Christopher Bissonnette: Periphery

Normally, calling a recording amelodic would be a criticism but Thinkbox associate Christopher Bissonnette's Periphery operates by an altogether different set of rules. Its immersive meditations are amelodic, by conventional standards at least, but hardly unmusical or alienating; given the degree to which the seven compositions' sounds swim within a deep, amoebic mix, generous song durations of seven to ten minutes are welcome for allowing the listener to better witness the material's gradual development.

Periphery is described as a collection of piano and orchestral based material but the description's somewhat misleading since the heavily abstracted sound character renders originating instrumentation less identifiable. Though sparse piano interjections colour “In Accordance” and extended string tones await resolution in “Substrata,” such literal moments are rare, with Bissonnette radically transforming source materials using randomizing filters and DSP. Consequently, these lulling, introspective fields of sound invite associations: the seeming thrum of helicopter blades struggles to be heard over lulling smears and prickly rattles in “Proportions in Motion,” for example, whereas muffled pings reverberate like coded transmissions within aquatic streams during “In Accordance.” Similarly, tiny ripples of static spatter like raindrops against a windowpane as deeper tones stretch across limitless horizons in “Tenor Viol” while encrusted static, like an amplified needle gouging an ancient slab of vinyl, smothers faint wisps of melody during “Travelling Light.” Careful listening reveals that what seems to be a static, droning expanse of hiss, organ tones, and blurry shudders in “Comfortable Expectations” is actually teeming with constantly evolving activity, a quality that distinguishes the album as a whole. Played loud, one better witnesses how subtly Bissonnette transmutes his material into arresting fields of sound.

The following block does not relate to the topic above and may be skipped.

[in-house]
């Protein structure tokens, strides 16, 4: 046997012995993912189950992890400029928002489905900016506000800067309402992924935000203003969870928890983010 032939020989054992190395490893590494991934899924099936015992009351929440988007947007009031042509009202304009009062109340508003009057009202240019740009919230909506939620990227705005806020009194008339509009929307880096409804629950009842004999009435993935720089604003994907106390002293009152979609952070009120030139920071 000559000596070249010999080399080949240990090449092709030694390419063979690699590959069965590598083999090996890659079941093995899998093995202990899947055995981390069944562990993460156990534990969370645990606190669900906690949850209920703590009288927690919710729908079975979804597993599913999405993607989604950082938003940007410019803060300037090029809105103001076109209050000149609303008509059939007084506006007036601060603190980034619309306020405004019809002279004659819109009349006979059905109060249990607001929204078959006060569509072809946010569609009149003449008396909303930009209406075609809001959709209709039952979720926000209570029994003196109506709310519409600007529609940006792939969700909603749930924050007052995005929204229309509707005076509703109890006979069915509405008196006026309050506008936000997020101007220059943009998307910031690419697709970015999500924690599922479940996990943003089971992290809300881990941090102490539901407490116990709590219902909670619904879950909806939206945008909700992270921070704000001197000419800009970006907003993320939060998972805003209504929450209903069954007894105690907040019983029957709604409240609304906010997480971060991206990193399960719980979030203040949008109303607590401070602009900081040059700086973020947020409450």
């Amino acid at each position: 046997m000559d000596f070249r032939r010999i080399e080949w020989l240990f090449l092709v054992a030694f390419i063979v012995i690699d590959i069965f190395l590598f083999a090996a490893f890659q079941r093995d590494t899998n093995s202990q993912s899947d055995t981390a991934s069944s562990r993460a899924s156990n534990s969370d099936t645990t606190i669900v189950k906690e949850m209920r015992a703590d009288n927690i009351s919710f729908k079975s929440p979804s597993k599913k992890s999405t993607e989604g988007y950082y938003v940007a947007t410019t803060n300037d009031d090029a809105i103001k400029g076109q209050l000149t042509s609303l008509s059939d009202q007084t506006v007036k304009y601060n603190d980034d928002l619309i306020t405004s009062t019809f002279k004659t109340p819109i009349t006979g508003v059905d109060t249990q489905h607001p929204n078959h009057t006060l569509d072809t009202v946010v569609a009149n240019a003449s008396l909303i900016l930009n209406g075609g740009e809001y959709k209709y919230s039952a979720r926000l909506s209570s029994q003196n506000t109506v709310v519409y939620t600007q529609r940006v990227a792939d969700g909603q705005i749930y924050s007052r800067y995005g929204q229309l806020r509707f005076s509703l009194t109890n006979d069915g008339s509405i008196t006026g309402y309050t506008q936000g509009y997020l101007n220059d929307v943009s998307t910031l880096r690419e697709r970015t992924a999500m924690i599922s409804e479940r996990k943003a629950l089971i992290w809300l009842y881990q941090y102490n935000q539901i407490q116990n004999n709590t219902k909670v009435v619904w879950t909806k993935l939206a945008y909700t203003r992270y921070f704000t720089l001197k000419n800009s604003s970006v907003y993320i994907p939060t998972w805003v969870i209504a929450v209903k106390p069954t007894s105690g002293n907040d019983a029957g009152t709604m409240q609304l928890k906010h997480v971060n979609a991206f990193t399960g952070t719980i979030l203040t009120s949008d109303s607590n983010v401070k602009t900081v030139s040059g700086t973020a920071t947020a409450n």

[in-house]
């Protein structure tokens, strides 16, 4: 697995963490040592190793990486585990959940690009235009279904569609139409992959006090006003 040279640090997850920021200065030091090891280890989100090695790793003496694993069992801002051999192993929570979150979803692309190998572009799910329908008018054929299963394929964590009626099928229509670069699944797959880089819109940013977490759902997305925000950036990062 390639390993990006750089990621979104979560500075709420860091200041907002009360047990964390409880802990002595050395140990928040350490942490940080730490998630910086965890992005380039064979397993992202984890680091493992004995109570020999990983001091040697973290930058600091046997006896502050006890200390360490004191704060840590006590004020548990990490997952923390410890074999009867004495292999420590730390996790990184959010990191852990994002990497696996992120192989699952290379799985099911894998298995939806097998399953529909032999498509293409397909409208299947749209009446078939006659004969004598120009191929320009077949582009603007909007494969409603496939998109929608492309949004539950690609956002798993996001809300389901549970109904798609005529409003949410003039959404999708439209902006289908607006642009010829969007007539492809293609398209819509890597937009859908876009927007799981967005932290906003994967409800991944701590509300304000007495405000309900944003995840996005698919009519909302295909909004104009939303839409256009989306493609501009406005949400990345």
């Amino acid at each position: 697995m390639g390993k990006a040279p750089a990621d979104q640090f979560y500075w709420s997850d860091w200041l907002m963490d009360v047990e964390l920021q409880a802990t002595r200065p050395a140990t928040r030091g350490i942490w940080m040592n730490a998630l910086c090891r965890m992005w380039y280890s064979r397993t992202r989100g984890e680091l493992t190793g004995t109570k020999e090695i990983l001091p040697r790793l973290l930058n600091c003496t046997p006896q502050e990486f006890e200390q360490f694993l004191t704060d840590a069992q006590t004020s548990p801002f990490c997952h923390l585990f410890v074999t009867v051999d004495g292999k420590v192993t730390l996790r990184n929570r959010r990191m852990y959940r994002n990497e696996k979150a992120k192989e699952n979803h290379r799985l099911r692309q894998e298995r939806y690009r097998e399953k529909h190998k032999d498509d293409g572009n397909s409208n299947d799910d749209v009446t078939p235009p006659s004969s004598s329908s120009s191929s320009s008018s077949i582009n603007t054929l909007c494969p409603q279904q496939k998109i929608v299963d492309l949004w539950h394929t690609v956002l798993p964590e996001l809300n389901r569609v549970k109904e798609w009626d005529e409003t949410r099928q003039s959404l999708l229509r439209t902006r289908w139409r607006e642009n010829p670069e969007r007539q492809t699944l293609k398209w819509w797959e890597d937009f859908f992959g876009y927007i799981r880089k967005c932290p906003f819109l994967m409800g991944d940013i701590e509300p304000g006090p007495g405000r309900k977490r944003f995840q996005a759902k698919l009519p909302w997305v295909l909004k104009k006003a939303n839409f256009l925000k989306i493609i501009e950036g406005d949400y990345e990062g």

December 2005